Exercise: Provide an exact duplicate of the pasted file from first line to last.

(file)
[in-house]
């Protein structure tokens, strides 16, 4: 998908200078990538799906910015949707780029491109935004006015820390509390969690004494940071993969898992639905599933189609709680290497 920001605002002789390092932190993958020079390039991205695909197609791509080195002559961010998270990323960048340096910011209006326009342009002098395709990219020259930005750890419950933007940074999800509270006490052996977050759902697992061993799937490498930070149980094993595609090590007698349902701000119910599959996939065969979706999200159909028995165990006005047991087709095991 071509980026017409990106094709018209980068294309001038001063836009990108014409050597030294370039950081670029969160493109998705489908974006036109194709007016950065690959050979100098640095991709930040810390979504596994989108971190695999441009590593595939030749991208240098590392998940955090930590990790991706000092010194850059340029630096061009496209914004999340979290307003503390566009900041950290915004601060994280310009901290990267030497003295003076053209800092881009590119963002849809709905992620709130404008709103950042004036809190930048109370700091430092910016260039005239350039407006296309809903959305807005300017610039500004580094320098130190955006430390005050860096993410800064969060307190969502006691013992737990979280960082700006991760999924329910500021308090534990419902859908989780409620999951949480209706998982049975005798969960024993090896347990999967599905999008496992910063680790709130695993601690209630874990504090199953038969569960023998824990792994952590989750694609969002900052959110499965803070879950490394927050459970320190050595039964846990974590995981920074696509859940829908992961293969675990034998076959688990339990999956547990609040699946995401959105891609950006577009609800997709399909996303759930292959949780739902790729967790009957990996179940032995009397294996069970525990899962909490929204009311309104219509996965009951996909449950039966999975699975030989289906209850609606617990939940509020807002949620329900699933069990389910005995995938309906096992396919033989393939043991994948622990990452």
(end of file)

[in-house]
């Protein structure tokens, strides 16, 4: 998908200078990538799906910015949707780029491109935004006015820390509390969690004494940071993969898992639905599933189609709680290497 920001605002002789390092932190993958020079390039991205695909197609791509080195002559961010998270990323960048340096910011209006326009342009002098395709990219020259930005750890419950933007940074999800509270006490052996977050759902697992061993799937490498930070149980094993595609090590007698349902701000119910599959996939065969979706999200159909028995165990006005047991087709095991 071509980026017409990106094709018209980068294309001038001063836009990108014409050597030294370039950081670029969160493109998705489908974006036109194709007016950065690959050979100098640095991709930040810390979504596994989108971190695999441009590593595939030749991208240098590392998940955090930590990790991706000092010194850059340029630096061009496209914004999340979290307003503390566009900041950290915004601060994280310009901290990267030497003295003076053209800092881009590119963002849809709905992620709130404008709103950042004036809190930048109370700091430092910016260039005239350039407006296309809903959305807005300017610039500004580094320098130190955006430390005050860096993410800064969060307190969502006691013992737990979280960082700006991760999924329910500021308090534990419902859908989780409620999951949480209706998982049975005798969960024993090896347990999967599905999008496992910063680790709130695993601690209630874990504090199953038969569960023998824990792994952590989750694609969002900052959110499965803070879950490394927050459970320190050595039964846990974590995981920074696509859940829908992961293969675990034998076959688990339990999956547990609040699946995401959105891609950006577009609800997709399909996303759930292959949780739902790729967790009957990996179940032995009397294996069970525990899962909490929204009311309104219509996965009951996909449950039966999975699975030989289906209850609606617990939940509020807002949620329900699933069990389910005995995938309906096992396919033989393939043991994948622990990452």